Likud issues a statement in response to Yamina’s intention to oust MK Amichai Chikli from its ranks.
“With Bennett’s weak government collapsing, he will stop at nothing and is attempting to take revenge on Amichai Chikli, an MK on his slate who was chosen with right-wing votes and remained loyal to the values for which he was elected,” the party says.
“Bennett’s trick will not work and we will fight it in every public and legal way.”
Yamina declares rebel MK Amichai Chikli a defector on Thursday afternoon, sending a strong message to its parliamentarians MK Nir Orbach and MK Abir Kara, both under close scrutiny as potential next members to leave the coalition following coalition whip MK Idit Silman’s dramatic departure on Wednesday.
The action will need to be ratified by the Knesset House Committee, which will convene to discuss it on April 25.
Chikli has been a Yamina MK in name only since last June, when he refused to support the formation of the coalition in protest against its partnership with Islamist party Ra’am. He is not counted among the coalition’s then-61 — and now 60 — members, and has refused to vote for key legislation, including the state budget. However, the party had thus far declined to take the step of labeling him a defector, hoping to court Chikli’s support on selected matters.
The designation is a blow to Chikli’s political aspirations, as Knesset rules will now prevent him from running with any faction currently sitting in the Knesset in the next elections (which, if the government collapses without an alternative proposal from the opposition, could be soon).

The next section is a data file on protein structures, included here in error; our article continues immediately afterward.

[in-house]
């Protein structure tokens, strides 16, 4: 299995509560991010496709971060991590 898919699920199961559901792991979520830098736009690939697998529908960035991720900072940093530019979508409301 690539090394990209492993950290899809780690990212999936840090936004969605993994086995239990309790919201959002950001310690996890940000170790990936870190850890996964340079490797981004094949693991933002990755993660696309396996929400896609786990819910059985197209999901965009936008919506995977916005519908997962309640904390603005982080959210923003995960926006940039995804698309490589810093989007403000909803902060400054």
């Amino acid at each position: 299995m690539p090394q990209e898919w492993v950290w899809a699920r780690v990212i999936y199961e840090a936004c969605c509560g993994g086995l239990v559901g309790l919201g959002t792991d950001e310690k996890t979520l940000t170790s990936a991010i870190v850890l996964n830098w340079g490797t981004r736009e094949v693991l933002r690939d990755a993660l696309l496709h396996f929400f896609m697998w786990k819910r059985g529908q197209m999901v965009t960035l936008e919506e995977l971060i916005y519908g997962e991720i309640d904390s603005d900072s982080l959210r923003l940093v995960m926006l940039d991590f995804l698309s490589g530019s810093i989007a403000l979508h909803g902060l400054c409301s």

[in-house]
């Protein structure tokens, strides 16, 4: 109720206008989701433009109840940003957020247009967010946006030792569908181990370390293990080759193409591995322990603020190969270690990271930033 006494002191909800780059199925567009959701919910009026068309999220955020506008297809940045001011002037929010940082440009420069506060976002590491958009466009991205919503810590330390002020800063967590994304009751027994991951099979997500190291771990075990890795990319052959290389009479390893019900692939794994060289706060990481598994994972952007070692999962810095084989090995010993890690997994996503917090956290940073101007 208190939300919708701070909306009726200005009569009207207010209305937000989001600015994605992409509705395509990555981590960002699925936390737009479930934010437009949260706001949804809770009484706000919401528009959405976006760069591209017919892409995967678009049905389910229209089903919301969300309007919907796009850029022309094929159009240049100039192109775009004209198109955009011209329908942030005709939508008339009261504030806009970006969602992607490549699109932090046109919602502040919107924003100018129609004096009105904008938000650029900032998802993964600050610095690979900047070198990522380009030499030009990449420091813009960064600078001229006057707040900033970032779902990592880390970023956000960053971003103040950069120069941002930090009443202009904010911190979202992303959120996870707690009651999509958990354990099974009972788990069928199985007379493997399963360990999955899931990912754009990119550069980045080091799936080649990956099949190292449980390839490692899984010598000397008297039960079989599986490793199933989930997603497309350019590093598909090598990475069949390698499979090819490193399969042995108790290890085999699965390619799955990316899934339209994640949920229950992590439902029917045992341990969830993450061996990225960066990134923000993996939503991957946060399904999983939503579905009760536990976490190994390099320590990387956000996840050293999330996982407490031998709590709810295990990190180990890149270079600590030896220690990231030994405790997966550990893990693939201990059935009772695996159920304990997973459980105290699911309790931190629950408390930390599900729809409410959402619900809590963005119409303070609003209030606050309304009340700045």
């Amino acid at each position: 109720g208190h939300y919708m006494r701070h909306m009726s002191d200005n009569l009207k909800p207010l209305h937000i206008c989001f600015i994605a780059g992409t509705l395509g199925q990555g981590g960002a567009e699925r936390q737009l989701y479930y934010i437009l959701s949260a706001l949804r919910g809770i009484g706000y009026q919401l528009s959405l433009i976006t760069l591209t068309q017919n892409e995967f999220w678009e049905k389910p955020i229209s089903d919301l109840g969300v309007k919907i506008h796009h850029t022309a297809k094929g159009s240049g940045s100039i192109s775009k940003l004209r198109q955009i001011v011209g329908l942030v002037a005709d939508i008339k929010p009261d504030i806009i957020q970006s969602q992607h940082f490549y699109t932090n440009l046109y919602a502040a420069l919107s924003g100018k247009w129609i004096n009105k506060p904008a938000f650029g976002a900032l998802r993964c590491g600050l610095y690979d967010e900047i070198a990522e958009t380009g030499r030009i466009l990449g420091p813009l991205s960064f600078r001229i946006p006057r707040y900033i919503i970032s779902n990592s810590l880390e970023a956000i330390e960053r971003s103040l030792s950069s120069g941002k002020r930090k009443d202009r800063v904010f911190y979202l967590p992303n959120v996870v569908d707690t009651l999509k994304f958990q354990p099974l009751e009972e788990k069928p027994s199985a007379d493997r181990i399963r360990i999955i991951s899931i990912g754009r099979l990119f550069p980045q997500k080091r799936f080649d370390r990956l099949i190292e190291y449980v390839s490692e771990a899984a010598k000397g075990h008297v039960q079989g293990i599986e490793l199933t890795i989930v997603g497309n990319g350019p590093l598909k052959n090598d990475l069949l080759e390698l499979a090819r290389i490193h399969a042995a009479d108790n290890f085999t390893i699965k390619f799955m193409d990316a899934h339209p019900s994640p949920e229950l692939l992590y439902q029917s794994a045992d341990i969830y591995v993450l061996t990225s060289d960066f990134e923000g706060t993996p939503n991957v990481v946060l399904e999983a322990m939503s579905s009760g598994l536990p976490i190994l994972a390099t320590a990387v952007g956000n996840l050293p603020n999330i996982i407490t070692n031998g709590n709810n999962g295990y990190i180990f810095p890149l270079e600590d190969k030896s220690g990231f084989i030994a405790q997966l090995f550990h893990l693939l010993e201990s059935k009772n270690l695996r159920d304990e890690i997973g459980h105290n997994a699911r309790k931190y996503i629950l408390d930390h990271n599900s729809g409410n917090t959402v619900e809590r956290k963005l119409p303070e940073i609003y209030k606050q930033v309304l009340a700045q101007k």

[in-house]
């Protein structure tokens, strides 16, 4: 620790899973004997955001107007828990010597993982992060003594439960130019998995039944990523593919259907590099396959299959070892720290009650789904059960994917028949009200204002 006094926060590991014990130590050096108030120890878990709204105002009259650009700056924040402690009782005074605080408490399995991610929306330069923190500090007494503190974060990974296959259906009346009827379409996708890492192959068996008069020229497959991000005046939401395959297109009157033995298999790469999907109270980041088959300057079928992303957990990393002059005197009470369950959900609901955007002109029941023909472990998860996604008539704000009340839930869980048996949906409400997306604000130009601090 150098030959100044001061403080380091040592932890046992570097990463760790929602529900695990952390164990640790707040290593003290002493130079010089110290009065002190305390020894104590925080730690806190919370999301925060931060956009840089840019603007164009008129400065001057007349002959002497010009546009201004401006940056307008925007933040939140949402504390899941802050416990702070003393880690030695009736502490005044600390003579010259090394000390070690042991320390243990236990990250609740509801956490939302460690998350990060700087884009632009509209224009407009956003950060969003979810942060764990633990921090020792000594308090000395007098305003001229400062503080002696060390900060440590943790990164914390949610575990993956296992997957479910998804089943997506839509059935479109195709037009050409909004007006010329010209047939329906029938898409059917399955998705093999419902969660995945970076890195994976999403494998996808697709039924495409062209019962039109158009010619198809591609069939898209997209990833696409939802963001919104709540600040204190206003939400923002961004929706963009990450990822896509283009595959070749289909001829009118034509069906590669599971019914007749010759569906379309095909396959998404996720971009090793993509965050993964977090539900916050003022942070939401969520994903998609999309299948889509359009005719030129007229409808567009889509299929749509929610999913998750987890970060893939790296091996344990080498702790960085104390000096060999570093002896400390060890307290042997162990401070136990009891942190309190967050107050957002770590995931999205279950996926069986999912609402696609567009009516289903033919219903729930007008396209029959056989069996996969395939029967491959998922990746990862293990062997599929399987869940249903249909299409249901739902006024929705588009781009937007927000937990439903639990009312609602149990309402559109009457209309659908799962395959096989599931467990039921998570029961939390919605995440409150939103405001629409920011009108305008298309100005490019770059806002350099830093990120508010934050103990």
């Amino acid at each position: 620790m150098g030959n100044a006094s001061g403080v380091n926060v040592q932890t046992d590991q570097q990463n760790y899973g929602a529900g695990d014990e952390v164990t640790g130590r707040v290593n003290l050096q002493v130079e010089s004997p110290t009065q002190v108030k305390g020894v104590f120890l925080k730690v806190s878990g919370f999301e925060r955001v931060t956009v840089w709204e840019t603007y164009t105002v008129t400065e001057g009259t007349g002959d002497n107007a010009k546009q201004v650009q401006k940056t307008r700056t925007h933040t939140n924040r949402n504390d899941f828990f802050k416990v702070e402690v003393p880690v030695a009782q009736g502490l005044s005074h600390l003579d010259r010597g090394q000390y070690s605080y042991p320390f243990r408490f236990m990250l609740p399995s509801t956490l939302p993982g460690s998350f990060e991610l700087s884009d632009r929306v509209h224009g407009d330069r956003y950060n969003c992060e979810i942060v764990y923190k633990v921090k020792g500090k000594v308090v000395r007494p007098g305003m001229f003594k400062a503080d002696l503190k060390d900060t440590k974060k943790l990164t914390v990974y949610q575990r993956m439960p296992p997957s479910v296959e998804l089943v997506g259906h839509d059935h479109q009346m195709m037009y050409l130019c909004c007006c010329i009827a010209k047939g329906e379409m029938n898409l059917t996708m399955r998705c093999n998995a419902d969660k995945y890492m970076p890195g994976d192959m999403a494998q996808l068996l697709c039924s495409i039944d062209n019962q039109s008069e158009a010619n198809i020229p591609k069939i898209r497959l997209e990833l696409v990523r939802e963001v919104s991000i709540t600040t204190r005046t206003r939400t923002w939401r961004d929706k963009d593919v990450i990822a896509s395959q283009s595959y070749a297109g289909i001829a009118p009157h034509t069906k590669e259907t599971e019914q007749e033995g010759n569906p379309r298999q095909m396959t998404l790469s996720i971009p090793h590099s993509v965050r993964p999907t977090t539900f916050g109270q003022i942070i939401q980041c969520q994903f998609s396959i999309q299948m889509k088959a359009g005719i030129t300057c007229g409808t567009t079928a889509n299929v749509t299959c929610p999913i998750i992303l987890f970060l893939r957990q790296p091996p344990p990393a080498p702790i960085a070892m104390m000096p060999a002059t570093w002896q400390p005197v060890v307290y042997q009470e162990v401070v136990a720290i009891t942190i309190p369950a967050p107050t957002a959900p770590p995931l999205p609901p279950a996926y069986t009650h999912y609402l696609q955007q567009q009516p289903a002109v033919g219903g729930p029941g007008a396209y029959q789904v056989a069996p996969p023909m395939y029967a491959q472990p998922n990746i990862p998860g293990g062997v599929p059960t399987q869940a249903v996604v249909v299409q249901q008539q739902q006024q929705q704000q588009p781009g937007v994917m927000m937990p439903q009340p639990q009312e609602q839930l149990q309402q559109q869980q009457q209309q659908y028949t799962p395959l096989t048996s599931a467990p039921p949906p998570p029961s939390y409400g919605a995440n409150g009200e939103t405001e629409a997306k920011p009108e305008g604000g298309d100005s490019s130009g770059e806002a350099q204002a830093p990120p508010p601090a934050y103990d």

Chikli, however, could potentially form a new political faction, something he has recently hinted that he is considering.
The move is a warning to MKs Orbach and Kara, both of whom met with Prime Minister Naftali Bennett yesterday, without issuing statements.
It’s also a threat to Silman, who herself may be labeled a defector and sanctioned, which would destroy her chances to run next in the next elections with Likud, as is reportedly her plan. Likud is also said to have made overtures to Silman about becoming health minister, which would be highly unlikely if she were not first elected to Knesset.
Knesset rules do leave an escape valve for MKs who wish to leave their parties. If more than 30% of a party splits off to create a new faction — in Yamina’s case, three MKs — then they cannot be sanctioned as defectors.